January 25, 2011


My three 


came to Vermont this weekend for a wintery visit.  Besides trying out all the sports our backyard has to offer: sledding, skating, skiing and yes, even swinging, the girls also explored all things Italian.

They are homeschooled and since this week they were studying Italy, it all culminated with a fun fest at our house.

I thought you, dear reader, might be interested in the panettone I made for the occasion.  Because it's delicious.  And scrumtious.  And this will only be a beginner level course on pantettone so have no fear!

Ok, so Panettone is the classic Italian sweet bread.  Most say it developed in Milan and many say it is served for Christmas (which it is), but I'm Italian and I grew up having it on a bunch of other occasions too and in a bunch of different forms.  My recipe below is very much a short cut version, but it did the trick for the weekend and I had no problem enjoying the results with my tea ( it's really so much better with coffee or espresso, but do I really need to complain again of how I'm trying to drink tea 90% of the time?  Yeah, thought I heard you calling me whiny!)

Winter Weekend Pantettone  
 1 egg                                             1/4 C toasted chopped pine nuts
2 egg yolks                                      1/2 C raisins, citron, dried fruit etc mix
1/2C cooled melted butter                       3C flour
1t lemon peel                                        2t baking soda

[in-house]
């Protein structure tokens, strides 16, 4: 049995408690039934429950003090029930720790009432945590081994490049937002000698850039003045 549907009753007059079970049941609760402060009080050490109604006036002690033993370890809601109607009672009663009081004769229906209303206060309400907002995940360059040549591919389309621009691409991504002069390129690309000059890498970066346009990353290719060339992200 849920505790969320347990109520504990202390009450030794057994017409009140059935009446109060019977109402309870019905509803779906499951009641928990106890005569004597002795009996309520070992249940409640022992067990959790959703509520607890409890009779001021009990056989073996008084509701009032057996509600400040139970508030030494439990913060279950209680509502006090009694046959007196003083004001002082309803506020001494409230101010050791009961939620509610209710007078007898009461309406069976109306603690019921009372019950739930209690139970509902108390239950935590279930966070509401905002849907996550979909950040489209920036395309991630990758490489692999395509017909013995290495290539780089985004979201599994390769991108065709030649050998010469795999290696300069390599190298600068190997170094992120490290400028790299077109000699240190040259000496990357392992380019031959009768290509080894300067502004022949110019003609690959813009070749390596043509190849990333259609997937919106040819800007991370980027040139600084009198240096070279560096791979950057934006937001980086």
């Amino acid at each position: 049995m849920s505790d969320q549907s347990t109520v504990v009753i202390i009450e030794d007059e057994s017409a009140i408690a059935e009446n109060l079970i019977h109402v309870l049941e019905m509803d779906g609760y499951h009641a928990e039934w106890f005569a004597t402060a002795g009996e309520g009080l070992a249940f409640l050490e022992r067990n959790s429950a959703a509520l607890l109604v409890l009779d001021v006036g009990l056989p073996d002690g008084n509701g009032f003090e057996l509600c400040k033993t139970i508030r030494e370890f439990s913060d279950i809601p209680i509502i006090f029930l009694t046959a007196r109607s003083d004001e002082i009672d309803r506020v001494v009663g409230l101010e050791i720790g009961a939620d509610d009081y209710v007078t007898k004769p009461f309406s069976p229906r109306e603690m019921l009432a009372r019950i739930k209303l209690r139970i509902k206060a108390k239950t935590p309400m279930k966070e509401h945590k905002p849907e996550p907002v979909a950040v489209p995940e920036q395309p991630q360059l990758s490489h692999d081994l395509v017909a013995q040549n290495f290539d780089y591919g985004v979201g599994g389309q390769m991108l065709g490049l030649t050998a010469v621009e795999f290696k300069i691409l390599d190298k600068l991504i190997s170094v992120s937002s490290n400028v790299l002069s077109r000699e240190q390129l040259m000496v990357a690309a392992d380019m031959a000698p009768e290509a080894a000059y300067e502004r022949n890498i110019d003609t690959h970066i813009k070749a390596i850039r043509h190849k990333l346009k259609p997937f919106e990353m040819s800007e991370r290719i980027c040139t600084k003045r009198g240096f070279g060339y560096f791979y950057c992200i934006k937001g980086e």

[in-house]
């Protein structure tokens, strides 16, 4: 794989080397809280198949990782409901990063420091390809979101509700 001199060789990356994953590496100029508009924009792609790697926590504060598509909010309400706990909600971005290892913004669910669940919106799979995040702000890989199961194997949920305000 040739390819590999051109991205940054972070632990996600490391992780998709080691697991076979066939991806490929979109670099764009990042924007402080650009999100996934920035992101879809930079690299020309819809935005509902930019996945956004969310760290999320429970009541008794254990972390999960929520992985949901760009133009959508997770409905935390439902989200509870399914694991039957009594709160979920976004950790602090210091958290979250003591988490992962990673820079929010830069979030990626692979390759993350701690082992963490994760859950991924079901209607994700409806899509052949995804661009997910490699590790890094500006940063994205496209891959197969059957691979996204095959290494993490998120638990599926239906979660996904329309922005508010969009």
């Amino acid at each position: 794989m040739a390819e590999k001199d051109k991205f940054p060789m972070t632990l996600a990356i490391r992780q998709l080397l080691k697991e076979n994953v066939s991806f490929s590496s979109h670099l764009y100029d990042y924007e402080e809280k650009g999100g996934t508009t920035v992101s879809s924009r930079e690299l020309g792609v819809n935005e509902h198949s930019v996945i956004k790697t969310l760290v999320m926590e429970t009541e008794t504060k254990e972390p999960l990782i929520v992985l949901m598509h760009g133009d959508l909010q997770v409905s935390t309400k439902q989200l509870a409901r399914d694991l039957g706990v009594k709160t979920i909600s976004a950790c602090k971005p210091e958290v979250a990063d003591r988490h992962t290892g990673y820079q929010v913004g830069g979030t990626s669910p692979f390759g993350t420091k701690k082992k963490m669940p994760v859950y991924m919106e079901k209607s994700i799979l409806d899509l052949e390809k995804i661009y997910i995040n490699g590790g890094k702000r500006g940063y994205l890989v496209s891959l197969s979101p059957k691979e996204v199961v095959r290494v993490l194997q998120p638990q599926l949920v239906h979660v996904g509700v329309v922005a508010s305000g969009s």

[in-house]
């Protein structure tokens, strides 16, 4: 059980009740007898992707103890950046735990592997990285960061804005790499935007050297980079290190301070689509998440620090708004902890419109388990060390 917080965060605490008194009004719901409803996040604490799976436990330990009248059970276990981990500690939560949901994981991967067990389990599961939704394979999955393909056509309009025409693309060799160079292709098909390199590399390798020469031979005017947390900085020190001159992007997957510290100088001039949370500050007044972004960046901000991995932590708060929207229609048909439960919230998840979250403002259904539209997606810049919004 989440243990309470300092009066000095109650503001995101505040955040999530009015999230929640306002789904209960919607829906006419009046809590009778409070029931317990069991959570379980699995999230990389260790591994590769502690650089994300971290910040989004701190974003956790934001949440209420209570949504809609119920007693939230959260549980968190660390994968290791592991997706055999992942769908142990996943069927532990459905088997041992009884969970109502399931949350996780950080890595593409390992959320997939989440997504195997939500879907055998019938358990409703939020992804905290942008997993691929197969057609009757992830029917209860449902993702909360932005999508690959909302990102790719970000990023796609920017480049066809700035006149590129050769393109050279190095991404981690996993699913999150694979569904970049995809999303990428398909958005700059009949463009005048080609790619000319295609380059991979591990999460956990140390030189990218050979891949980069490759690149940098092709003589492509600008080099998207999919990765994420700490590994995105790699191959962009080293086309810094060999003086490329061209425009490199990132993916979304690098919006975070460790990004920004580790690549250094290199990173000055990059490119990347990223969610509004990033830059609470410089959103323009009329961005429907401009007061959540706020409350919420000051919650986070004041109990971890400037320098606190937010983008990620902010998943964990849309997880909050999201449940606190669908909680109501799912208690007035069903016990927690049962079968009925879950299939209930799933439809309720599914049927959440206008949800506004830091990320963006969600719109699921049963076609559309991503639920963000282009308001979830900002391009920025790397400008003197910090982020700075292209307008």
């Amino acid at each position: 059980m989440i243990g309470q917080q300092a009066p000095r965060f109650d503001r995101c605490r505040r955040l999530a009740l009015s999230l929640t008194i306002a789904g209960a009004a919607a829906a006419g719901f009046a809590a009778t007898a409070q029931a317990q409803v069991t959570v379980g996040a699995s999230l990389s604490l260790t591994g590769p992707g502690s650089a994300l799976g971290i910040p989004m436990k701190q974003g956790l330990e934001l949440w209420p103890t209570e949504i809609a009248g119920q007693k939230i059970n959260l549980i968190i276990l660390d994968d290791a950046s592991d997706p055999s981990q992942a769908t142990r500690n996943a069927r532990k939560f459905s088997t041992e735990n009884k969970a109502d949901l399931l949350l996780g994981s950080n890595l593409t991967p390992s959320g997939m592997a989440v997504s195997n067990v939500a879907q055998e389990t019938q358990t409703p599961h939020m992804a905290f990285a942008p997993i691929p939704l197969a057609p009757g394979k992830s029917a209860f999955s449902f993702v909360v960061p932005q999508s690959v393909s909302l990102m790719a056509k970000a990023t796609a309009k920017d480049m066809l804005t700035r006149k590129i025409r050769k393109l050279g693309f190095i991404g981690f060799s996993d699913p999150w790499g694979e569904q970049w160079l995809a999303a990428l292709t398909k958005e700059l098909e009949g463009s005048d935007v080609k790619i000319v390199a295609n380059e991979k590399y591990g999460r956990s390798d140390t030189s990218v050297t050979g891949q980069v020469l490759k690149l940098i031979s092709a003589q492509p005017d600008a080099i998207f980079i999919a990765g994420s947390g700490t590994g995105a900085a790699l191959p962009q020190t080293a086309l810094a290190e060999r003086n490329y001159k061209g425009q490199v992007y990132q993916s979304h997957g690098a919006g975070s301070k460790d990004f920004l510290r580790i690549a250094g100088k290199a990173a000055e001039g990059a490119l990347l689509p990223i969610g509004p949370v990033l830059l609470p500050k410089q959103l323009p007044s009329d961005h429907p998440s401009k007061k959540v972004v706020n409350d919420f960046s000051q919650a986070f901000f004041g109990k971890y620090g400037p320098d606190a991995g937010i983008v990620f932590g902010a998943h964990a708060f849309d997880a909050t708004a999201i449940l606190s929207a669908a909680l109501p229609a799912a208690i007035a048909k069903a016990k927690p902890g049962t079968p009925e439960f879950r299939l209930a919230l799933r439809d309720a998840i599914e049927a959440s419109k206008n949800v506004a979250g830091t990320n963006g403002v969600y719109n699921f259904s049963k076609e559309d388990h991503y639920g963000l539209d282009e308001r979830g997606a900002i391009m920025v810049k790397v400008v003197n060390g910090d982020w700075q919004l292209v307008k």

1t anise seed                                     1/2 t salt
1t anise extract
1t fiori di scilia (or 1/4t each lemon, orange, vanilla and almond extract)
1C milk
1 paper bag

Beat the egg, yolks and sugar together until thick and yellow.  Beat in the melted butter and add lemon peel, anise seed, extracts, pine nuts and fruit.  Combine dry ingredients in a bowl.  Alternately add dry ingredients and milk to the batter until all is mixed in.

Preheat oven to 325*.   Take the bag you are going to use and fold it down to the size you'd prefer- go for somewhere near 2-2 3/4" folded cuff.  Traditionally it would have around 3 1/2 x 6" in the bottom.  Butter the inside of the bag generously (I found brushing on melted butter works perfectly) and place on a cookie sheet.

Pour batter in bag and bake for about 1 hour and 45 minutes or until bread is well browned.  When baked, you can serve it hot by tearing off the paper bag and slicing into it, but it's really best when allowed to sit.  Fold down the bag then wrap it in a cloth.  THEN wrap the whole thing in foil and allow it to cool so the flavors can mellow.  I sometimes let it sit for 2 days before opening.  When you are ready, peel away all the layers and MANGIA!!!

field notes: I made this loaf during a snow storm and we were out of all but 1/2 C white flour so I had to go heavy with the spelt flour.  It still tasted great, but as you can see- didn't rise too well.  I chopped up the candied fruit and citron into tiny pieces and I also used the large King Arthur bag to bake it in so the bread was more of a loaf form rather than a puffy circle shape.

 Hmm, hold on a minute, there's something not quite right here...

 Ahh, better.  Now if only you could SMELL how heavenly this is!!!!

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